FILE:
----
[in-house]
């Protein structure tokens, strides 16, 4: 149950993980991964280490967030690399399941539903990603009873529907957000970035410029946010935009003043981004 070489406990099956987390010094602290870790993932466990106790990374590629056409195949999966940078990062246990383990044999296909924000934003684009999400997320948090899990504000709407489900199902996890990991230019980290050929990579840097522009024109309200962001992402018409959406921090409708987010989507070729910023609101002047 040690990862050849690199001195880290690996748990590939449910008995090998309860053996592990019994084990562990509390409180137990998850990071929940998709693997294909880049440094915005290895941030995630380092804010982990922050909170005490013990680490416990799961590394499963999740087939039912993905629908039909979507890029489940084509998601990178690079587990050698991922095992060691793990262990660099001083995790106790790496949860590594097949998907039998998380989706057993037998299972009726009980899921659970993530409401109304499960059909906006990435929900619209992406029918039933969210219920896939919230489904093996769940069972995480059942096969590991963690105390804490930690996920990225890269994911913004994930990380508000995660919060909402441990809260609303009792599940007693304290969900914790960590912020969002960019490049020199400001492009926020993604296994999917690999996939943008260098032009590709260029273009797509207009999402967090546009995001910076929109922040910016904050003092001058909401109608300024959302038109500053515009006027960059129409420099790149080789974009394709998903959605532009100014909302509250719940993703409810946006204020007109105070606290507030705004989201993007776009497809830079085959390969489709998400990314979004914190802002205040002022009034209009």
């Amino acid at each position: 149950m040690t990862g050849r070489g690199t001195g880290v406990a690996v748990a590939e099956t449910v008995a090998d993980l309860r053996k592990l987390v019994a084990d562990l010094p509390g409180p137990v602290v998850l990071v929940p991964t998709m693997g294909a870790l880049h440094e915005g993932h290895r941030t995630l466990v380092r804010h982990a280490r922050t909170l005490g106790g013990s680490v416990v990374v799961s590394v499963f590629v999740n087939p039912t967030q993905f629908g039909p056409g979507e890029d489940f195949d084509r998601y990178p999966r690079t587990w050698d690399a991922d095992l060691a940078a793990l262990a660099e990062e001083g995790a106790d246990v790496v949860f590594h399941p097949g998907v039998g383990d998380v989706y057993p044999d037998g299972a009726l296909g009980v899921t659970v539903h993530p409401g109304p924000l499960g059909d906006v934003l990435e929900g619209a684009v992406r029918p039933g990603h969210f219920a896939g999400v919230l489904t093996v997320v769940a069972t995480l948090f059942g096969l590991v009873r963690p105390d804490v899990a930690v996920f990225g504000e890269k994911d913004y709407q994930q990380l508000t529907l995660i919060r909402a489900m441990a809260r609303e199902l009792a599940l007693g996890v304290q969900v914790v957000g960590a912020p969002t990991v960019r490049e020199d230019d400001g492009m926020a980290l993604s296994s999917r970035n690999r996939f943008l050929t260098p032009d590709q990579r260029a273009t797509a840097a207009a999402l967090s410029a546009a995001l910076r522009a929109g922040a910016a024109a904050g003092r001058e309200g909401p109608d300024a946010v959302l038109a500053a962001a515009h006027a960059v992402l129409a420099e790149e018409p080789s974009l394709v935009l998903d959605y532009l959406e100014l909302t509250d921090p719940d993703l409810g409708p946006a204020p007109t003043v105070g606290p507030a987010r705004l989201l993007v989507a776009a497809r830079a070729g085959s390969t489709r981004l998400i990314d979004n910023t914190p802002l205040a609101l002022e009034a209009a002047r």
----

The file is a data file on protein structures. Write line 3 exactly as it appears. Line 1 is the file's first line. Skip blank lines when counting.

């Amino acid at each position: 149950m040690t990862g050849r070489g690199t001195g880290v406990a690996v748990a590939e099956t449910v008995a090998d993980l309860r053996k592990l987390v019994a084990d562990l010094p509390g409180p137990v602290v998850l990071v929940p991964t998709m693997g294909a870790l880049h440094e915005g993932h290895r941030t995630l466990v380092r804010h982990a280490r922050t909170l005490g106790g013990s680490v416990v990374v799961s590394v499963f590629v999740n087939p039912t967030q993905f629908g039909p056409g979507e890029d489940f195949d084509r998601y990178p999966r690079t587990w050698d690399a991922d095992l060691a940078a793990l262990a660099e990062e001083g995790a106790d246990v790496v949860f590594h399941p097949g998907v039998g383990d998380v989706y057993p044999d037998g299972a009726l296909g009980v899921t659970v539903h993530p409401g109304p924000l499960g059909d906006v934003l990435e929900g619209a684009v992406r029918p039933g990603h969210f219920a896939g999400v919230l489904t093996v997320v769940a069972t995480l948090f059942g096969l590991v009873r963690p105390d804490v899990a930690v996920f990225g504000e890269k994911d913004y709407q994930q990380l508000t529907l995660i919060r909402a489900m441990a809260r609303e199902l009792a599940l007693g996890v304290q969900v914790v957000g960590a912020p969002t990991v960019r490049e020199d230019d400001g492009m926020a980290l993604s296994s999917r970035n690999r996939f943008l050929t260098p032009d590709q990579r260029a273009t797509a840097a207009a999402l967090s410029a546009a995001l910076r522009a929109g922040a910016a024109a904050g003092r001058e309200g909401p109608d300024a946010v959302l038109a500053a962001a515009h006027a960059v992402l129409a420099e790149e018409p080789s974009l394709v935009l998903d959605y532009l959406e100014l909302t509250d921090p719940d993703l409810g409708p946006a204020p007109t003043v105070g606290p507030a987010r705004l989201l993007v989507a776009a497809r830079a070729g085959s390969t489709r981004l998400i990314d979004n910023t914190p802002l205040a609101l002022e009034a209009a002047r």